Day of Reckoning has done band clinics on tour for VIP ticket holders. At these clinics, fans get to ask questions and gain insight on how the band gets along with one another on tour. Rusty points out the importance of being able to communicate effectively without hurting other’s feelings. He said we shouldn’t bring our baggage into the our relationships, especially not with the band.
Besides his dad not being wholly behind him playing guitar, his upbringing was supportive and pretty healthy. His father, a military man, was always doing some project or other and never really sat around. Rusty, without thinking much of it, applied himself in the same way to practicing the guitar. He mentioned that whatever he does, he does it 110%.
These days, Rusty’s guitar practice may involve recording a guest solo, learning new things, or simply maintaining his technique or songs that he is performing.
When recording his instructional material for Chops From Hell, his kid was yelling in the next room. When they offered to remove that from the footage, he had them keep it in because that was the reality of his life at the moment. People have asked him how he maintains his family life and practices like he does, in response he said he doesn’t know how he does it, he just does it because he has to.
Rusty went into some fine details of how his latest signature model with Ormsby guitars was made. He shows how it was built to be very playable and prevent injuries.
On mindfulness, Rusty shared that although he does not formally meditate, he gets into deep states while practicing guitar.
On practicing focused, Rusty said its better you approach the guitar for a minute at a time throughout the day than picking it up for thirty minutes and only being focused for five of them. By taking this approach, he says you will develop the ability to focus for longer and longer periods of time. He went on that if you are working on something in particular and it is going great, let it run it’s course—don’t stop it, regardless of what you have planned. You never know what you will come up with; only move on to the next practice item when you have let the current item run it’s course.
Rusty considers himself more of a conduit for the music. He believes we are simply vessels and he does not claim to create.
Currently Rusty is getting more proficient at recording so that he doesn’t have to rely on others in that regard. He wants to be able to work at his own pace. He is also working on getting an instrumental band together to play his music. He wants to continue to evolve as a musician, guitar player and human being as much as he can.
Rusty Cooley discovered that his philosophies lined up with martial arts masters such as Bruce Lee and Chuck Norris. When first interacting with Lee Labrada, Rusty realized Lee also had the same mindset when training for Mr. Universe as he had when practicing the guitar. Rusty believes all mastery is achieved from a burning desire and a matched work ethic. “You unequivocally want it more than anything else… and you are willing to do whatever it takes to be there.”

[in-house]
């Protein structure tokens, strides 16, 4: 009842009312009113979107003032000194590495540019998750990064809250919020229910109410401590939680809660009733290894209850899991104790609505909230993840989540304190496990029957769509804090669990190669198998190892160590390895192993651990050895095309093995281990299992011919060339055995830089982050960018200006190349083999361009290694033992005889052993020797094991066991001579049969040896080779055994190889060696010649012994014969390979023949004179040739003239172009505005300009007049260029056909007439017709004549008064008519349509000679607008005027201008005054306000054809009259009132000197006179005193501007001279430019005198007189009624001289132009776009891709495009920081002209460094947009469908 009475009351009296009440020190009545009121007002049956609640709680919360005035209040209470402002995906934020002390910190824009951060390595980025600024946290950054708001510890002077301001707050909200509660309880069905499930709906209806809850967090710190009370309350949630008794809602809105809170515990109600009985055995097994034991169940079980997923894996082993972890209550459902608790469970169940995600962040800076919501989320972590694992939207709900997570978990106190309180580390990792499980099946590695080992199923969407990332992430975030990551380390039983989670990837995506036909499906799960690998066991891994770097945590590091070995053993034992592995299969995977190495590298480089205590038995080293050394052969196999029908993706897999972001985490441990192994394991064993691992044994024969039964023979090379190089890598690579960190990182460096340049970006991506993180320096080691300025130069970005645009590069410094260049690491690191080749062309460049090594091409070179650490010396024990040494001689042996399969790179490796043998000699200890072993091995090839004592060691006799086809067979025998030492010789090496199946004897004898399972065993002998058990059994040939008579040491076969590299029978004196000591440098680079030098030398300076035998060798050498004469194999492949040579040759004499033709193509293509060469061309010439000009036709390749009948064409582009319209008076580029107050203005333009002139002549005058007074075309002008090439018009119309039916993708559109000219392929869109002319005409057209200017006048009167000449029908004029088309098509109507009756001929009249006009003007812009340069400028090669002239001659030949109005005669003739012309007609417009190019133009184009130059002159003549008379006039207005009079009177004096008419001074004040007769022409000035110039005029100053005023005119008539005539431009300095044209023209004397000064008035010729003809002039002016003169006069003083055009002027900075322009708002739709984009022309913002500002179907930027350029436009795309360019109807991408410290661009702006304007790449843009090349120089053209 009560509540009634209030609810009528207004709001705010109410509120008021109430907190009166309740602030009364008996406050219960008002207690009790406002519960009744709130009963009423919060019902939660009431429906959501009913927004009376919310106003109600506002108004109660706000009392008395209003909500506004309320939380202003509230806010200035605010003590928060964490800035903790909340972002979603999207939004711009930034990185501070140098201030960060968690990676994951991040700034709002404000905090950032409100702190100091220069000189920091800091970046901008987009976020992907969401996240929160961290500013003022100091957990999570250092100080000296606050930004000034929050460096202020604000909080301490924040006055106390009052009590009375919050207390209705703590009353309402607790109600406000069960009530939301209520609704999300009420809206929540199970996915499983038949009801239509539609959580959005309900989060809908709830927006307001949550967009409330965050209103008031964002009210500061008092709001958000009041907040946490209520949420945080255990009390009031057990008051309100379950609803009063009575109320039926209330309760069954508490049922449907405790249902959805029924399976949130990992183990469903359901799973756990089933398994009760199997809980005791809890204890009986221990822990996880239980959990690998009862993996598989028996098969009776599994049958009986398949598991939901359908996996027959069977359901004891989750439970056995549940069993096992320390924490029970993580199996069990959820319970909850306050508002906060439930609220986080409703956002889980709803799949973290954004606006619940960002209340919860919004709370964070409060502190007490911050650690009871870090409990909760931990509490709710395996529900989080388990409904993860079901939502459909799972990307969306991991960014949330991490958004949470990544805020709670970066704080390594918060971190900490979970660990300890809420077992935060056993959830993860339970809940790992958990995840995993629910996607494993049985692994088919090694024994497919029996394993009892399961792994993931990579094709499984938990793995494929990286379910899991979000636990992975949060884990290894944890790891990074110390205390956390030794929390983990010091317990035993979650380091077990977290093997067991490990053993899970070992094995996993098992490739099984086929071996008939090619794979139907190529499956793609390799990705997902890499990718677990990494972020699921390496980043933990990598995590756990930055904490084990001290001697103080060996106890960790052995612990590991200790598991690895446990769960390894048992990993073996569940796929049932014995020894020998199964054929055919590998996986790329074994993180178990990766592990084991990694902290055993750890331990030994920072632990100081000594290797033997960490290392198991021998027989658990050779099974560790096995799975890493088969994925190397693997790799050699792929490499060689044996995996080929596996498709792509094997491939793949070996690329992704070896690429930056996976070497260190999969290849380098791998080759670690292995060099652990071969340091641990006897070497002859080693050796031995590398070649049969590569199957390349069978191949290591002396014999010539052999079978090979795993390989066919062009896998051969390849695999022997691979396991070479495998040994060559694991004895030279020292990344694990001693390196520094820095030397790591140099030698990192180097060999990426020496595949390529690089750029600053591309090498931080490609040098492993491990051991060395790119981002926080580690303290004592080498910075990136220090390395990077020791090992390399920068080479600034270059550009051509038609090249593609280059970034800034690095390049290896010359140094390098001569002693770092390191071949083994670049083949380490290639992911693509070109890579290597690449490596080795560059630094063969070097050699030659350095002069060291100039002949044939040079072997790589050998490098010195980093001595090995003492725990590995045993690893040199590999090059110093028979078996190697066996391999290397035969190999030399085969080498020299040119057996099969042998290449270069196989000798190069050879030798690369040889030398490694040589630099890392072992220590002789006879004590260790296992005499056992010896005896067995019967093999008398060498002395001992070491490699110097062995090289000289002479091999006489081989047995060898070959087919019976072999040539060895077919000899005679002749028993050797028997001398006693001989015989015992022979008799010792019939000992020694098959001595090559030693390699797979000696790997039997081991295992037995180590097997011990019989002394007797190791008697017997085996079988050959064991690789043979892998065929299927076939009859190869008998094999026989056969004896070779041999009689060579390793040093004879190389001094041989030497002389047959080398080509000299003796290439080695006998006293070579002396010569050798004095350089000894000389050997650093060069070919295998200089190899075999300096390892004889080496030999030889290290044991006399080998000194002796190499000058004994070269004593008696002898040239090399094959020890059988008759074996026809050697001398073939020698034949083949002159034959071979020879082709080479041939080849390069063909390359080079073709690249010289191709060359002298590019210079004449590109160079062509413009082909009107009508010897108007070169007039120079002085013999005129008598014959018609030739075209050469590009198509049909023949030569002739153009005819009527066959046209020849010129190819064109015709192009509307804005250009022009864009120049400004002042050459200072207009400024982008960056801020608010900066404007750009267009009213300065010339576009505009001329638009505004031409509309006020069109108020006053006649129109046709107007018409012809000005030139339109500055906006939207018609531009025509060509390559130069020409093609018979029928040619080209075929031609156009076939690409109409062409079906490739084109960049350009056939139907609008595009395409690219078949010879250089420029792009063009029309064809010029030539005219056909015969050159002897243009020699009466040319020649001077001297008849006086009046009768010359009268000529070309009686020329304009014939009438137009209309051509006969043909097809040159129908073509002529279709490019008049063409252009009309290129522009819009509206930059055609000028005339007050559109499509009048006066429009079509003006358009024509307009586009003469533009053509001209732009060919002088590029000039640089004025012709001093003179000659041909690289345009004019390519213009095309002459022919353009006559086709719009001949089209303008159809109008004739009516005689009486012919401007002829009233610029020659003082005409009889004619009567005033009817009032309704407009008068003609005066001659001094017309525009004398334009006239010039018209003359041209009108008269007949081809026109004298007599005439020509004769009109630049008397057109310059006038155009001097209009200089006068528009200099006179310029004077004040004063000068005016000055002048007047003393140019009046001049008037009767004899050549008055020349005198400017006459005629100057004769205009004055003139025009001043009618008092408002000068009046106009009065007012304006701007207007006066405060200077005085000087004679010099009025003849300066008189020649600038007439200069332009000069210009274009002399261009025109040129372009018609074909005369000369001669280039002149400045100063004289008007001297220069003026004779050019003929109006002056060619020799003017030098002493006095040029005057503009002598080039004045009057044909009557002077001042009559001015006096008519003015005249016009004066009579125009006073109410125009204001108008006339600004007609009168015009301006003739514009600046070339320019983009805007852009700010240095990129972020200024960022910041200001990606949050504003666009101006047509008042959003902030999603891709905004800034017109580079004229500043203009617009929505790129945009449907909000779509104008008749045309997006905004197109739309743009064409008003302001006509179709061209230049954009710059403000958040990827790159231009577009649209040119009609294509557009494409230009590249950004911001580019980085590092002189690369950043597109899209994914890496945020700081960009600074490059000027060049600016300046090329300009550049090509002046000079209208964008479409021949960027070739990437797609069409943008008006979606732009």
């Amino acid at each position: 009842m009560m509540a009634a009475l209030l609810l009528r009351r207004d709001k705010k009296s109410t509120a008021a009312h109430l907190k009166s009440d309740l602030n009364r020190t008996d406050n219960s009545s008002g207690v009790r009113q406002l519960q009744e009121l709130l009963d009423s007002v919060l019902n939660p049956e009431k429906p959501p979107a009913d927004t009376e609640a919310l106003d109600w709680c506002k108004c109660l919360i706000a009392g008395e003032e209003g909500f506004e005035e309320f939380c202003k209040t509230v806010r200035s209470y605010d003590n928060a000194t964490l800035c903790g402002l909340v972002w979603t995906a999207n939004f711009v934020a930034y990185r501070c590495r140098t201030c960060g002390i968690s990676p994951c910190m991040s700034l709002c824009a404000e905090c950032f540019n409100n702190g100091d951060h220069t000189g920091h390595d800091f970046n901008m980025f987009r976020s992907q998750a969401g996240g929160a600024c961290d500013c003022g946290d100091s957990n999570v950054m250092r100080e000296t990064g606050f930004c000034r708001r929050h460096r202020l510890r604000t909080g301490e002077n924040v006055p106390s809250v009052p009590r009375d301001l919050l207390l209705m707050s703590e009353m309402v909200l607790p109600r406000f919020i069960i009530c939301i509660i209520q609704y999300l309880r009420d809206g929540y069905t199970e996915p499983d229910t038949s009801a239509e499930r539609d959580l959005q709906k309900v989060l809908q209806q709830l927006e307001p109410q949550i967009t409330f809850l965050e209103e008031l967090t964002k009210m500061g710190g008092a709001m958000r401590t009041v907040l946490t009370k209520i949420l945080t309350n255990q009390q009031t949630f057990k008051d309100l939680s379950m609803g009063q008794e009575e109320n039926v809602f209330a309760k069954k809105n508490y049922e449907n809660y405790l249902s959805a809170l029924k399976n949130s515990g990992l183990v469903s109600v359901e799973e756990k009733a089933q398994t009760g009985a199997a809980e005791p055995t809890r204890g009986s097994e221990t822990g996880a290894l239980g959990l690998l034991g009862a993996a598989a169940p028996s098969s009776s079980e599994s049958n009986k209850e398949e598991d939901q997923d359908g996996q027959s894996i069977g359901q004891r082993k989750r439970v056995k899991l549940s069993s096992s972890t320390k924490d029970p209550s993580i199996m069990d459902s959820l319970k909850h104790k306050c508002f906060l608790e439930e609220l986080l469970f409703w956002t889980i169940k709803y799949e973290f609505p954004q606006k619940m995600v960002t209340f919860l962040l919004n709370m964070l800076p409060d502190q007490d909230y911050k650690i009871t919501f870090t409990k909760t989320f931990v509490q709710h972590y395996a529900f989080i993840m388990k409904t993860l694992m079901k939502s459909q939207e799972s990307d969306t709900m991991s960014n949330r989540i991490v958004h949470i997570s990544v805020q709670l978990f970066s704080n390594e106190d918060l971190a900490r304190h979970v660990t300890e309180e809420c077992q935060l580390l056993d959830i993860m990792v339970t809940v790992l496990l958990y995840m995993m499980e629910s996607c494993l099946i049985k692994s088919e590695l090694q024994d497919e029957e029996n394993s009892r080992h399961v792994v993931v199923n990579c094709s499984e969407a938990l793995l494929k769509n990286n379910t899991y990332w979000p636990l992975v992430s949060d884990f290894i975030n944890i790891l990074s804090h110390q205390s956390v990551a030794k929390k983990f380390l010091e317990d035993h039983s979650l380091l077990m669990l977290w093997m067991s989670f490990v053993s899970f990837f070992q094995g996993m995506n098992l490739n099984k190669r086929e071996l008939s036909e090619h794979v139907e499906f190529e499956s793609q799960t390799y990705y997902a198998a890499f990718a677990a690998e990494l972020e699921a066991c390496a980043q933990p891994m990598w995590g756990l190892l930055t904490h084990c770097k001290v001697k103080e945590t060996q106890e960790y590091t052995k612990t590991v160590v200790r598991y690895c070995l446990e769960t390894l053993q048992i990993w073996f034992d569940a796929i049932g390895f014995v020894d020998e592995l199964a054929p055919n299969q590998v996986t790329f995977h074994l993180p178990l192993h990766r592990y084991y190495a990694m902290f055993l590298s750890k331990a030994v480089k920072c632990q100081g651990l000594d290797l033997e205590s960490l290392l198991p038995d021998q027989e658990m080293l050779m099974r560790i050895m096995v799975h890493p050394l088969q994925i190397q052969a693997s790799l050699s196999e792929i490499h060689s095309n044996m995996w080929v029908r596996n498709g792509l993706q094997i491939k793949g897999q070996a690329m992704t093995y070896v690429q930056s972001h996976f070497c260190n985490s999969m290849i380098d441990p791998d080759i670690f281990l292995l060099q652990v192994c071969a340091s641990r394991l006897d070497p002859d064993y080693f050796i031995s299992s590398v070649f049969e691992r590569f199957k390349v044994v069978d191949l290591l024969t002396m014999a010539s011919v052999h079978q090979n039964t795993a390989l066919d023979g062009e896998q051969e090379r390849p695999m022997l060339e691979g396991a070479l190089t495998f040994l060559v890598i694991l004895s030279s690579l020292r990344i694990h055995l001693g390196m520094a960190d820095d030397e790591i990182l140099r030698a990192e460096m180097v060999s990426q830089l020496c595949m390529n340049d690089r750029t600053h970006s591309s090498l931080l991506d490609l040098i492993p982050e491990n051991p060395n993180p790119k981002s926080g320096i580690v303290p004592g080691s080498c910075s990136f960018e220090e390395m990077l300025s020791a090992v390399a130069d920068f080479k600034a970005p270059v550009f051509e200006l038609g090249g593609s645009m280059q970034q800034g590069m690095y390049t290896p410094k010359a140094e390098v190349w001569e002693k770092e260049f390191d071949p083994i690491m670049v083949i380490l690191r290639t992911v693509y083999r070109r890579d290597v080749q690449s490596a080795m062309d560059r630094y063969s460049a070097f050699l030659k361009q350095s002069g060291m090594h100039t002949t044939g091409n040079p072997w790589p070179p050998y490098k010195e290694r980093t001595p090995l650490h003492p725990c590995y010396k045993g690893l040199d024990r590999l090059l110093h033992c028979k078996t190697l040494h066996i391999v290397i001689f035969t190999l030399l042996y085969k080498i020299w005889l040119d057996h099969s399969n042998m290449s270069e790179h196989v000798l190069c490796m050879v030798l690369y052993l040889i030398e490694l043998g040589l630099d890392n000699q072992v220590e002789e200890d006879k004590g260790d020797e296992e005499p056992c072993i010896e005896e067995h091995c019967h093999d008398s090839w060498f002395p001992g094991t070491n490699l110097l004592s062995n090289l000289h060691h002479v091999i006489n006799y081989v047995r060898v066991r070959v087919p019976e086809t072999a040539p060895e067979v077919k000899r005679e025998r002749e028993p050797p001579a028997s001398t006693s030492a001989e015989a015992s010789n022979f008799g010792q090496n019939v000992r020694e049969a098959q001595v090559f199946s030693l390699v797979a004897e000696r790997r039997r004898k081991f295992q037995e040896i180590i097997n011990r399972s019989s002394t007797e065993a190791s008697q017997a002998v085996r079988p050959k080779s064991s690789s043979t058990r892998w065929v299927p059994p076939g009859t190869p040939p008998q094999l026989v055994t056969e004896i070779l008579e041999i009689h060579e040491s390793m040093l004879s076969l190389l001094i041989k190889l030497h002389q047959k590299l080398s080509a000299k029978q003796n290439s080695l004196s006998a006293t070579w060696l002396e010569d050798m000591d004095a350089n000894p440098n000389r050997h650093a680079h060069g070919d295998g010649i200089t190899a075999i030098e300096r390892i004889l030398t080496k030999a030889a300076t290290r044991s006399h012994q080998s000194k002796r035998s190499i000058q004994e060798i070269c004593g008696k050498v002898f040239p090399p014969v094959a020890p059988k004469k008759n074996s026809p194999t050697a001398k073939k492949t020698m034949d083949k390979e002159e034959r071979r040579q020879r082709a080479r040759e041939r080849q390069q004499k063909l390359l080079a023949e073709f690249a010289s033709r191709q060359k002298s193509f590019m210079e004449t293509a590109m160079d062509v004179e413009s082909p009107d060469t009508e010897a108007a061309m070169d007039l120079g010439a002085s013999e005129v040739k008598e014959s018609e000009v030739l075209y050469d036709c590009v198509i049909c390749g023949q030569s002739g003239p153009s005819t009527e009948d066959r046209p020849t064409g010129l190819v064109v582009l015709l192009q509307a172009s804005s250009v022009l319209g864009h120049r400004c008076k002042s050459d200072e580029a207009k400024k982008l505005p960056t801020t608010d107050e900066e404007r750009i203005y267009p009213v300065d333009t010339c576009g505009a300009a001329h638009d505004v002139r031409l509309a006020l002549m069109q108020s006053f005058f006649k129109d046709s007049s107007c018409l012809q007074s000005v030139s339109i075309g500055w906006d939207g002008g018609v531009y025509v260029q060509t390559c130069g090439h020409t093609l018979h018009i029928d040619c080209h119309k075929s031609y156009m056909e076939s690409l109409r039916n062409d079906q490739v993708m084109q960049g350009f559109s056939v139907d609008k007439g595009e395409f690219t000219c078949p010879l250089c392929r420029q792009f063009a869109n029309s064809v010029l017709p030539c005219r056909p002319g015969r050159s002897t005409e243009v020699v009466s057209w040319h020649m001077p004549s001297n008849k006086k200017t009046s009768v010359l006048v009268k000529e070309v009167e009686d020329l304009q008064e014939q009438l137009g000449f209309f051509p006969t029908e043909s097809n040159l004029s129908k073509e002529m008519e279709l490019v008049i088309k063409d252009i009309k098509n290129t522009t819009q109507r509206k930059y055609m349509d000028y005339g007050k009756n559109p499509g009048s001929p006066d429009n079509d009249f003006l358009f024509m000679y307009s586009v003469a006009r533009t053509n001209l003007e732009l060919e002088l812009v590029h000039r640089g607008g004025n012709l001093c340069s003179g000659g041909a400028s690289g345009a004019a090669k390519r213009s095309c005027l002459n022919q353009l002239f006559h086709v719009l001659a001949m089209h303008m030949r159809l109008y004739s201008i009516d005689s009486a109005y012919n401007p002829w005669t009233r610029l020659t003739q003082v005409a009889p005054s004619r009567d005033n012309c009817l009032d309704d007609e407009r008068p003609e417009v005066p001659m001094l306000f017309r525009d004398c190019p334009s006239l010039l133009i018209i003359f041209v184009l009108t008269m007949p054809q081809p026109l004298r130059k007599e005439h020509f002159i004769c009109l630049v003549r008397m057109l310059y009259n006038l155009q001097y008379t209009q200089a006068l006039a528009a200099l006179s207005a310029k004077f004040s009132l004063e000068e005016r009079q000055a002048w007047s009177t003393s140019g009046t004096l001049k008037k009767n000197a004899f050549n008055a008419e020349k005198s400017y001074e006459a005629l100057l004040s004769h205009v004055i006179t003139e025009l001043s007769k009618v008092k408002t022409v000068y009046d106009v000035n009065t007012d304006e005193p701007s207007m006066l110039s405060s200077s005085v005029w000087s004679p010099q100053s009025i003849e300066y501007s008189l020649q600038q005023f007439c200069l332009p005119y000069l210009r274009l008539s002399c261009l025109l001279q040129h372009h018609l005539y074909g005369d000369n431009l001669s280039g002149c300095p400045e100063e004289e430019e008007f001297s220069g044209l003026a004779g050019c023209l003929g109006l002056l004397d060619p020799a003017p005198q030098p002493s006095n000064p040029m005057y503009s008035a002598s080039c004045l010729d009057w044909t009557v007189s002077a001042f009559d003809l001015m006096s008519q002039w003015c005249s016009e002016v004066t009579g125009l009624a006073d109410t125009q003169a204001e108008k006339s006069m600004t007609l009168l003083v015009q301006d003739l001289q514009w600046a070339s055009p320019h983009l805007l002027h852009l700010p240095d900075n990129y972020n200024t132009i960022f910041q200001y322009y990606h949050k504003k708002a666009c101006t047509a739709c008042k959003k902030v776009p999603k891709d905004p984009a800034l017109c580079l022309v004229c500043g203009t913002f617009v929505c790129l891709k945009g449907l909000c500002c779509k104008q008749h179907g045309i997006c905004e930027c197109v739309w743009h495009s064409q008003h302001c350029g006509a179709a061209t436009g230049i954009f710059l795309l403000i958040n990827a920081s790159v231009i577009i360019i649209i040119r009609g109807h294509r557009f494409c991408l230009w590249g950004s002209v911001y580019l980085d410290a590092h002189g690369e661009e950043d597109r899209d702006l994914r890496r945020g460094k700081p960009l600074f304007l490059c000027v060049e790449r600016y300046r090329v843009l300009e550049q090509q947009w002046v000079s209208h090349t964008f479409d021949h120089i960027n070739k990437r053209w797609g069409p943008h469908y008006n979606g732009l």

Back in his teens when starting out, he became somewhat of a hermit in his bedroom practicing guitar. He went from being a popular kid to having only a couple of friends who played guitar.
Going on about friends and acquaintances, Rusty says it’s the people who are overly gung-ho that you need to watch out for, because they are the quickest to leave at any sign of trouble.
Rusty always knew what he wanted to do and can’t imagine not knowing that. He says there is a lot of truth in the old saying that if you find what you love to do and do it, you’ll never work a day in your life. He continued that anything you like will require work, but it doesn’t feel like it usually.
On dealing with negative emotions, Rusty does not want a bad mood to project off on other people, so he prefers not to share that with the world. Playing guitar has often helped him out of a rut but he has once battled depression so bad that he could not even find peace in music. He did seek therapy when that occurred. He said that being able to talk about it helps more than anything.
Rusty admits that the older he gets, the more he realizes that he does not know much. He questions any conclusion he arrives at now, not so convinced that whatever he had rationalized is necessarily the truth.
On trolls, he says the best way to deal with it, is you just don’t deal with it. He does not get involved. Sometimes he would respond without being triggered. He thinks a lot of trolls are the people who are overly nice and complementing in person.
Rusty’s advice to musicians is to stick to their guns and do it because they love it, and they will be happy.